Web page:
"But at the time America and the USSR were military allies. Without the USSR Hitler and his army would never have been defeated."
What outraged some in America were Robeson's reported comments at the Peace Congress held in Paris in April 1949.
Exactly what he said has been disputed. The gist as reported in the press was that black people in America shouldn't see the Soviet Union as the enemy because a greater threat was bigotry at home.
Robeson, one of America's best-known performers, was now firmly on the FBI list of Soviet fellow travellers. In 1950 his passport was cancelled. Susan Robeson says it was a severe burden for someone who made much of his living from touring abroad.
"When the passport was revoked the FBI came to retrieve it," she says.
"He demanded to be told why so they put in a call to the State Department. He was told that when he travelled abroad he spoke out against colonialism and advocated for African independence. They said that was against the best interests of the United States.
"My grandfather was exercising his rights under the constitution and because of that he was made a virtual prisoner in his own country. Those so-called reasons for withdrawing his passport were unconstitutional.
"From 1949 the FBI put pressure on concert halls not to allow him to sing. No recording company would issue a contract and he disappeared from the radio. Here was a man who'd been used to selling out the biggest theatres in the country and now only a few small venues would offer him work - generally black churches and community centres.
"At one point the US Secretary of State Dean Acheson offered him a deal. He was told that if he would write Acheson a letter promising to abstain from political statements he would get his career back. And my grandfather said no."
Eventually in 1958 a case before the US Supreme Court (Kent v Dulles) established that the government had no right to withhold passports for reasons of party political allegiance. The previous year America's red-baiter in chief, Senator Joe McCarthy, had died. Times were changing.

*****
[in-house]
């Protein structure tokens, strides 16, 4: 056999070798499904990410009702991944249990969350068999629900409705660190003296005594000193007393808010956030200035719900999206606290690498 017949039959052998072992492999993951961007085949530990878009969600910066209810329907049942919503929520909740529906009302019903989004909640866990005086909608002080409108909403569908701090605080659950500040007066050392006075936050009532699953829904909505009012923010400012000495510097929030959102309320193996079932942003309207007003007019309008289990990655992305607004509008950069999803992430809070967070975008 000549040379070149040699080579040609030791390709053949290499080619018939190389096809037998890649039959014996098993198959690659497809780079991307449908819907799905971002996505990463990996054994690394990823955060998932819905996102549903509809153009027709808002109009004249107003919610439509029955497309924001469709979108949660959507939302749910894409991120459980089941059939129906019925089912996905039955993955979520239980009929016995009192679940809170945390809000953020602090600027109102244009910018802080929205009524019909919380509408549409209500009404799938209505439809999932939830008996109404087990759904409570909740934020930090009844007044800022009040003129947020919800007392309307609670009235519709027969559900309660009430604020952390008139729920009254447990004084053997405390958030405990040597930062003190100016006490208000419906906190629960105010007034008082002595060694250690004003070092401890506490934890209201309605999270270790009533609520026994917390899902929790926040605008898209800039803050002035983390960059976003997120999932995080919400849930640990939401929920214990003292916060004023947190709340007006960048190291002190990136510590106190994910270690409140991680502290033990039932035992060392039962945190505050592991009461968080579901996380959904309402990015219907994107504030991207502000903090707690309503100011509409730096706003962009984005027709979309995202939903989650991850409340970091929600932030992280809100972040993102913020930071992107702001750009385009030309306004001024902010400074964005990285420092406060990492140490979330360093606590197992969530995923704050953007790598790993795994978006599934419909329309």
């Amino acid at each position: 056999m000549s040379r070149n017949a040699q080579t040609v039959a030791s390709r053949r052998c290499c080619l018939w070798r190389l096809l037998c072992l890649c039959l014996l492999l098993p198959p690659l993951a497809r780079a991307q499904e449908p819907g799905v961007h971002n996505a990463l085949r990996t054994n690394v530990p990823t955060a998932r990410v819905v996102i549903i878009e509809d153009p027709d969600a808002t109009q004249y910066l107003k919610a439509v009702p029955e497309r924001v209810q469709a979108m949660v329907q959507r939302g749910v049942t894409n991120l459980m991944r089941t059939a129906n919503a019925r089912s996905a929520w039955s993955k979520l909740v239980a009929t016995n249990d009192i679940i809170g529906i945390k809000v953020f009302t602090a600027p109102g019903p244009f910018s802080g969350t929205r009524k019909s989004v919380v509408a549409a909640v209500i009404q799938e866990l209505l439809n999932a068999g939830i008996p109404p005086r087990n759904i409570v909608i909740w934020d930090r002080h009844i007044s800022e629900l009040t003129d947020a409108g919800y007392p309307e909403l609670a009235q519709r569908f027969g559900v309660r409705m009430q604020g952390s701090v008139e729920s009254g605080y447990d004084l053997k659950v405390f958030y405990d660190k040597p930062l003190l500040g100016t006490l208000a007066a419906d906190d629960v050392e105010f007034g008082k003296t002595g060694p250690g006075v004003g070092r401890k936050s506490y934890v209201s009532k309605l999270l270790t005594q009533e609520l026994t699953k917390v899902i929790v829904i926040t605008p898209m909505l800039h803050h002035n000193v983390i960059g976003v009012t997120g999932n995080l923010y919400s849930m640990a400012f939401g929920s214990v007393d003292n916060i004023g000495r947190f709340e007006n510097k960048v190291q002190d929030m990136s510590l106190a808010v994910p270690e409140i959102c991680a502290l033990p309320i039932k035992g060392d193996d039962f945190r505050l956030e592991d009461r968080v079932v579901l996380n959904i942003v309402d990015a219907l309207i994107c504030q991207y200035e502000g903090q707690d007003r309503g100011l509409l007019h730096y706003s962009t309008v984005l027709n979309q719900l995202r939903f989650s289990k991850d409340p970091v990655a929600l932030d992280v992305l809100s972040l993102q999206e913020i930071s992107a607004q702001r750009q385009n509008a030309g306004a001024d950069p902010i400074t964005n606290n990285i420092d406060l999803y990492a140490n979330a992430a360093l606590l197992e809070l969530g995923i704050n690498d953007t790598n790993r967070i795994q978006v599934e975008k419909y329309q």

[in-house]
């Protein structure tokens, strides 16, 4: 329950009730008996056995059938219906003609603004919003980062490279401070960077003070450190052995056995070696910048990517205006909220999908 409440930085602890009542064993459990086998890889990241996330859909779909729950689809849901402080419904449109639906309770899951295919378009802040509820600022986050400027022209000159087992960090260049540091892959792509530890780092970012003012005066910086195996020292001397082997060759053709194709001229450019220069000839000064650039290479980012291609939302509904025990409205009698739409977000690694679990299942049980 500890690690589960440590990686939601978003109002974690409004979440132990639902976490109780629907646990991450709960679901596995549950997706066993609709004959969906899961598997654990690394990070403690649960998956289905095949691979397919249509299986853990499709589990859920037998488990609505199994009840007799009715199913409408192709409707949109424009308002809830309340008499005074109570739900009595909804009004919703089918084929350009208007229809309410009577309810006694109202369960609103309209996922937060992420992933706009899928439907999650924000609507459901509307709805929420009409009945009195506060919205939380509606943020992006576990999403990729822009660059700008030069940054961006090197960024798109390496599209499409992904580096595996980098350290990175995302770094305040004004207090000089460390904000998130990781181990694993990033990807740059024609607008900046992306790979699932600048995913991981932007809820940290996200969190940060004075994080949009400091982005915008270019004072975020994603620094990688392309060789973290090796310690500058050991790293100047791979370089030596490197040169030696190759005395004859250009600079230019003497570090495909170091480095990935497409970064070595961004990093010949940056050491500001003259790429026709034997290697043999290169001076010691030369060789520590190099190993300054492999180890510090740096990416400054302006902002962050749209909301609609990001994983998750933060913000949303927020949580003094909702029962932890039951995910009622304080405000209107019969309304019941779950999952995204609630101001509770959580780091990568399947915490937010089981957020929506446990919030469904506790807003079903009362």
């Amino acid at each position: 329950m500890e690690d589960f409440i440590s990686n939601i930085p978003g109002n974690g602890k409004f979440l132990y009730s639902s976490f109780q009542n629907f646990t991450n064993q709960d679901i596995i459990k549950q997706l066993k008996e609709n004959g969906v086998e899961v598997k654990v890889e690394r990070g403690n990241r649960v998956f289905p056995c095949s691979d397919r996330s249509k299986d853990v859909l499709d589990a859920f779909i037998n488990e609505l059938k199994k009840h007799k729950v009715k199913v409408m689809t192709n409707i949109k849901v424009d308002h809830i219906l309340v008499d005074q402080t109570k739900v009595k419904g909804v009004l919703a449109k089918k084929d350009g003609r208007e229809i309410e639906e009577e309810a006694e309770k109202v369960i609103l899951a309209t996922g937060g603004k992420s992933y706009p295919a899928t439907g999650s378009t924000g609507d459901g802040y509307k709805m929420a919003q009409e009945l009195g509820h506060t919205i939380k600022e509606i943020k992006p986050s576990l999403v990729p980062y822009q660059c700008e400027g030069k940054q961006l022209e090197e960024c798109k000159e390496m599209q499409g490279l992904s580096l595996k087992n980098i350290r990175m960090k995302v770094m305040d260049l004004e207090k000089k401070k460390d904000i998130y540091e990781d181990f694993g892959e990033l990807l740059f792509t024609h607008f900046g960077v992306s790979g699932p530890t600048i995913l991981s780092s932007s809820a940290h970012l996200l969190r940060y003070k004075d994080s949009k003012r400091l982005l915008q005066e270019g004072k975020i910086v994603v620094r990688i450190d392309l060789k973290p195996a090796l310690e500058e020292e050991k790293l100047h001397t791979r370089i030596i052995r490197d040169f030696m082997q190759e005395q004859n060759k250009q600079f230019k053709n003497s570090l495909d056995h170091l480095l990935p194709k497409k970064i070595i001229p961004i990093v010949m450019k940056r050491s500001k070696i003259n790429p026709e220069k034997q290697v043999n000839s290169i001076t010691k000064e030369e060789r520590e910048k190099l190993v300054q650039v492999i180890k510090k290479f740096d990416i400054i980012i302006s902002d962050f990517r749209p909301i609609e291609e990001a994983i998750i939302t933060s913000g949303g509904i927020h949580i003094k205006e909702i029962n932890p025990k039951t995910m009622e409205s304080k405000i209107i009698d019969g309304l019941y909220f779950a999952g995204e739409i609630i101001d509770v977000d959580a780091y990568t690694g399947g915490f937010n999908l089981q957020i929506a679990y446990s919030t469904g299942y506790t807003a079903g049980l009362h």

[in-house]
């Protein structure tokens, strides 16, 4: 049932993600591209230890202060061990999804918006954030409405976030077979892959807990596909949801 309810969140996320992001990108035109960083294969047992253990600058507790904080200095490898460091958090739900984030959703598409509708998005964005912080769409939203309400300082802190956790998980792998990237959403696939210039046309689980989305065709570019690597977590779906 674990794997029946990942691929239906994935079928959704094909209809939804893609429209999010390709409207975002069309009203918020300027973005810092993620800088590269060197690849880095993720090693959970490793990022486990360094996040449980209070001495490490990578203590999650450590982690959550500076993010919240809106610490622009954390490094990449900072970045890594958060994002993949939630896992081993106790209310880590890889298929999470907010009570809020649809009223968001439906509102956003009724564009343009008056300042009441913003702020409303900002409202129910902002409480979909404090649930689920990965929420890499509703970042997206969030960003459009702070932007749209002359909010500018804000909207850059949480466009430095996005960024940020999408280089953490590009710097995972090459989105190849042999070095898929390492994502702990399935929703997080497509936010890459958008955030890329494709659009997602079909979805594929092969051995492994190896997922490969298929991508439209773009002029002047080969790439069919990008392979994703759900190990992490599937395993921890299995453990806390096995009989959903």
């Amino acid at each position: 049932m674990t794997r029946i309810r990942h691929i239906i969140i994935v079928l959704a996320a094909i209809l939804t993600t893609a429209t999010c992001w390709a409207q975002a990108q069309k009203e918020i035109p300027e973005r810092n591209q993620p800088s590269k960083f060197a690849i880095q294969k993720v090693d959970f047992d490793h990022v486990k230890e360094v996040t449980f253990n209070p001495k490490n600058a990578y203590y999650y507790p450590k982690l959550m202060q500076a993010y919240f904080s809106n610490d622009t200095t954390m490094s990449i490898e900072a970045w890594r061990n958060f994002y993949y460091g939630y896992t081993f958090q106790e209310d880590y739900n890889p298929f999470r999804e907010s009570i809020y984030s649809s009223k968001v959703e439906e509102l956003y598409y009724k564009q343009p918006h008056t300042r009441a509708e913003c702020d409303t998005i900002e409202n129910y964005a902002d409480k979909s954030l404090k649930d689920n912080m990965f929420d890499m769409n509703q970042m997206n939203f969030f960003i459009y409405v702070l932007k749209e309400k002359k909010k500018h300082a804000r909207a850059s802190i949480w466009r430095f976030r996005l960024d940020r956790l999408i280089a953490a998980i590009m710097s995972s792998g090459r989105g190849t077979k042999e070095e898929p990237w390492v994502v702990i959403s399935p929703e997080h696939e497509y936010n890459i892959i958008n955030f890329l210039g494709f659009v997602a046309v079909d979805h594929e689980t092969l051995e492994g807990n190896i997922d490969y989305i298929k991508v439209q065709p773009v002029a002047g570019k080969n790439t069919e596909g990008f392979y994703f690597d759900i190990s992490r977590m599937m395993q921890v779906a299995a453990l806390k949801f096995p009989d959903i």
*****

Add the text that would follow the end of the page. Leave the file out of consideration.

'He'd fought and won'
A promoter managed to secure Robeson the Carnegie Hall date in May '58. The live album put out on the Vanguard label is still available and the warmth of the audience response is obvious.
As a small child Susan Robeson attended the concert. "Obviously it was a memorable occasion. But I remember afterwards my grandfather saying the reaction of an audience wasn't what he now craved.
"I'm sure he must have enjoyed all the applause but what meant most to him was that he'd fought and won. The attempt to silence him failed."
About five years after the concert Paul Robeson more or less retired. There were those who would have liked him to take an active part in the civil rights movement of the 1960s but for the rest of his life his health was often poor. He died in 1976.
Susan Robeson is proud that her grandfather helped lay the groundwork for the social changes of the 1960s.
"He was never bitter. Bitterness comes from regret and my grandfather had no regrets ever.
"What he was advocating was an early form of black power but he was doing it in the 1950s. He had the satisfaction of seeing the world change. A lot of the things he paid such a price for saying came to be accepted. I remember he told me his watch had always been running fast."